2009 - %3, June

Mark Fiore Cartoon: What to Give the Iranian Regime

Wed Jun. 24, 2009 6:30 PM EDT

Satirist Mark Fiore has dreamed up a device perfect for Iranian mullahs: The power-cling.

See how it works here.

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Sanford Nixed from Values Voter Summit

| Wed Jun. 24, 2009 3:31 PM EDT

People for the American Way points out Mark Sanford has already been scratched from the list of confirmed and invited speakers at the 2009 Values Voter Summit. That was fast.

Obviously Sanford's affair didn't sit well with the Family Research Council, the conservative think tank that "champions marriage and family" and sponsors the summit. But, hey, even with Sanford gone you'll still be able to get your fair share of values voter inspiration—in the form of Rush Limbaugh, Bill O'Reilly and Pat Buchanan.

Journos Whine, Sanford Cries, and Ensign Sighs (with Relief)

| Wed Jun. 24, 2009 2:23 PM EDT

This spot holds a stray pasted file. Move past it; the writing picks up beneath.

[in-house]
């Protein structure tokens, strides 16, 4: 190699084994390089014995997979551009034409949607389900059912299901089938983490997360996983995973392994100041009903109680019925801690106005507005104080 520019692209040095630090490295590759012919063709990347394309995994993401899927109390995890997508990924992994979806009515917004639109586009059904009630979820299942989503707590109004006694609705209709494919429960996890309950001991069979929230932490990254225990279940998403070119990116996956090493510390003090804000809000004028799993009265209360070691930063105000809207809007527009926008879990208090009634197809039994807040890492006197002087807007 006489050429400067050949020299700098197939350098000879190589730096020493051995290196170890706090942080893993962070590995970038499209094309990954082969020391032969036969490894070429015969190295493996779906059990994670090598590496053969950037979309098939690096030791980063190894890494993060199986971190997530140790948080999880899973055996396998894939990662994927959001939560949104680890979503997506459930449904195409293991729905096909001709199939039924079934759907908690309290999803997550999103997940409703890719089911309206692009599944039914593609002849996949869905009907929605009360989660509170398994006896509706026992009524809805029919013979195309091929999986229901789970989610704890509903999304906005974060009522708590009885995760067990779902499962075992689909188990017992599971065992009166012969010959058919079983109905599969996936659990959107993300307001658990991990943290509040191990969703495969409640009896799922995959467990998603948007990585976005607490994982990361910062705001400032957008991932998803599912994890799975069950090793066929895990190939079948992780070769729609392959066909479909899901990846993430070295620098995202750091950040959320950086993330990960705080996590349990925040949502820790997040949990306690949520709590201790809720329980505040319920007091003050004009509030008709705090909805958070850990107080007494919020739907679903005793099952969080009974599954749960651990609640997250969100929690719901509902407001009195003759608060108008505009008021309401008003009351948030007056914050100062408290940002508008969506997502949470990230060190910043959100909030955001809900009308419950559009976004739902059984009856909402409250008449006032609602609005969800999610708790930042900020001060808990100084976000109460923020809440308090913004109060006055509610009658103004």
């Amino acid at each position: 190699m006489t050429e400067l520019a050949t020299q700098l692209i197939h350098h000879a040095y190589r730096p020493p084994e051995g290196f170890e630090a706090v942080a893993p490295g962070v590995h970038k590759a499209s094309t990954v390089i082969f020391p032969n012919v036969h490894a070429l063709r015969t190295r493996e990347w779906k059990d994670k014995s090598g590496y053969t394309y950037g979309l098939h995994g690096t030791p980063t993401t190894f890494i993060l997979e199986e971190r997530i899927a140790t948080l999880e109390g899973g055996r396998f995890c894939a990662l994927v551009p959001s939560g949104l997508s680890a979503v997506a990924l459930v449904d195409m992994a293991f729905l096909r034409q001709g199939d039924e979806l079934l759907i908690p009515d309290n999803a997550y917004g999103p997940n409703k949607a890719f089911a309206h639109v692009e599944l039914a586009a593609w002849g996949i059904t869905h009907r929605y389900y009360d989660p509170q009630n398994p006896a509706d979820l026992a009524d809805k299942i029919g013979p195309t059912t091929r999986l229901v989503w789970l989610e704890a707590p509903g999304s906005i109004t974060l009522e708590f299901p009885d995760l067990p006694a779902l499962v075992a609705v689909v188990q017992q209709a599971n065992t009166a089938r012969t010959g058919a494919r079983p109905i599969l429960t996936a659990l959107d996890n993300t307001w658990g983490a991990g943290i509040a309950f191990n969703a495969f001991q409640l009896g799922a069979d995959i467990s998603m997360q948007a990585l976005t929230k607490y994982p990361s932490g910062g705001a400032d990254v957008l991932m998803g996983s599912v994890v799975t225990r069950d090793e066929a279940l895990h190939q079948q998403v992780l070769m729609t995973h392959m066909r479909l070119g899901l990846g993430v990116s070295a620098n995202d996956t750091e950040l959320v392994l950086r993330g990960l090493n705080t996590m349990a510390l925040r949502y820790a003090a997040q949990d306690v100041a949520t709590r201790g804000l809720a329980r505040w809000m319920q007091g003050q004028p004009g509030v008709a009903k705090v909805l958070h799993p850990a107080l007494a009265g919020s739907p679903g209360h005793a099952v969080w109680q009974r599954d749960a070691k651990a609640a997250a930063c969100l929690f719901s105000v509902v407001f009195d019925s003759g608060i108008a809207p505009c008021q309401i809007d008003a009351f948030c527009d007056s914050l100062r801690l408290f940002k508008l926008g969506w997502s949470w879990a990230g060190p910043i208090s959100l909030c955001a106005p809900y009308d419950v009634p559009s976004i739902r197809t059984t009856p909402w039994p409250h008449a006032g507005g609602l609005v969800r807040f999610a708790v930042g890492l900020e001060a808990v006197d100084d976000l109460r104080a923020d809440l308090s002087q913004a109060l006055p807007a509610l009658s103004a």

Boy, did I pick wrong. The Gibbs presser was damn tame compared to the Sanford meltdown. The hottest issue—or non-issue—at the White House was HuffPo's Nico Pitney's question at Tuesday's presidential press conference. This topic did lead to a somewhat interesting display. The front-row journos—who usually get called on during presidential news conference—complained that the Pitney set-up created the impression that reporters (like themselves) are in cahoots with the White House. Robert Gibbs pushed back by noting that he believed that CBS and other Big Media are certainly in the position to disabuse viewers of that notion. He then called on practically every reporter in the first two rows and asked each one if he or she had ever told the White House what he or she intended to ask at a press conference. Each one dutifully said no. Still, they were upset by the HuffPo episode.